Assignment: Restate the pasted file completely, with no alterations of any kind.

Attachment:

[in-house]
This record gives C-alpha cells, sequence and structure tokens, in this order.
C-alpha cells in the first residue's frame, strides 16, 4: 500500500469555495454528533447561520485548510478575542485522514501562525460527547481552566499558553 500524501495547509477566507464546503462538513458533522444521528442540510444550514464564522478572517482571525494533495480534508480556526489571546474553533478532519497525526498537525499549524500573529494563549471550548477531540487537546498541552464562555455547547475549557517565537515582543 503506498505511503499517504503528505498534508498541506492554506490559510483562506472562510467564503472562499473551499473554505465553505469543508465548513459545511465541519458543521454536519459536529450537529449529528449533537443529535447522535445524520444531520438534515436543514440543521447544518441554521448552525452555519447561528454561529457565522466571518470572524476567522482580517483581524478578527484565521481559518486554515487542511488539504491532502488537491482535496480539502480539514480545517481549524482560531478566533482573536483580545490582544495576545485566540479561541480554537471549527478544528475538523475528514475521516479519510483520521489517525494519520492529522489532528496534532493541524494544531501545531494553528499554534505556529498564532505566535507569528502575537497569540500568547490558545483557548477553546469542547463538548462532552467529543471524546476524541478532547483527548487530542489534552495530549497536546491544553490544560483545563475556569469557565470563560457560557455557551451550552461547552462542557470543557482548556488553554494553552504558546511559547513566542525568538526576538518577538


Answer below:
[in-house]
This record gives C-alpha cells, sequence and structure tokens, in this order.
C-alpha cells in the first residue's frame, strides 16, 4: 500500500469555495454528533447561520485548510478575542485522514501562525460527547481552566499558553 500524501495547509477566507464546503462538513458533522444521528442540510444550514464564522478572517482571525494533495480534508480556526489571546474553533478532519497525526498537525499549524500573529494563549471550548477531540487537546498541552464562555455547547475549557517565537515582543 503506498505511503499517504503528505498534508498541506492554506490559510483562506472562510467564503472562499473551499473554505465553505469543508465548513459545511465541519458543521454536519459536529450537529449529528449533537443529535447522535445524520444531520438534515436543514440543521447544518441554521448552525452555519447561528454561529457565522466571518470572524476567522482580517483581524478578527484565521481559518486554515487542511488539504491532502488537491482535496480539502480539514480545517481549524482560531478566533482573536483580545490582544495576545485566540479561541480554537471549527478544528475538523475528514475521516479519510483520521489517525494519520492529522489532528496534532493541524494544531501545531494553528499554534505556529498564532505566535507569528502575537497569540500568547490558545483557548477553546469542547463538548462532552467529543471524546476524541478532547483527548487530542489534552495530549497536546491544553490544560483545563475556569469557565470563560457560557455557551451550552461547552462542557470543557482548556488553554494553552504558546511559547513566542525568538526576538518577538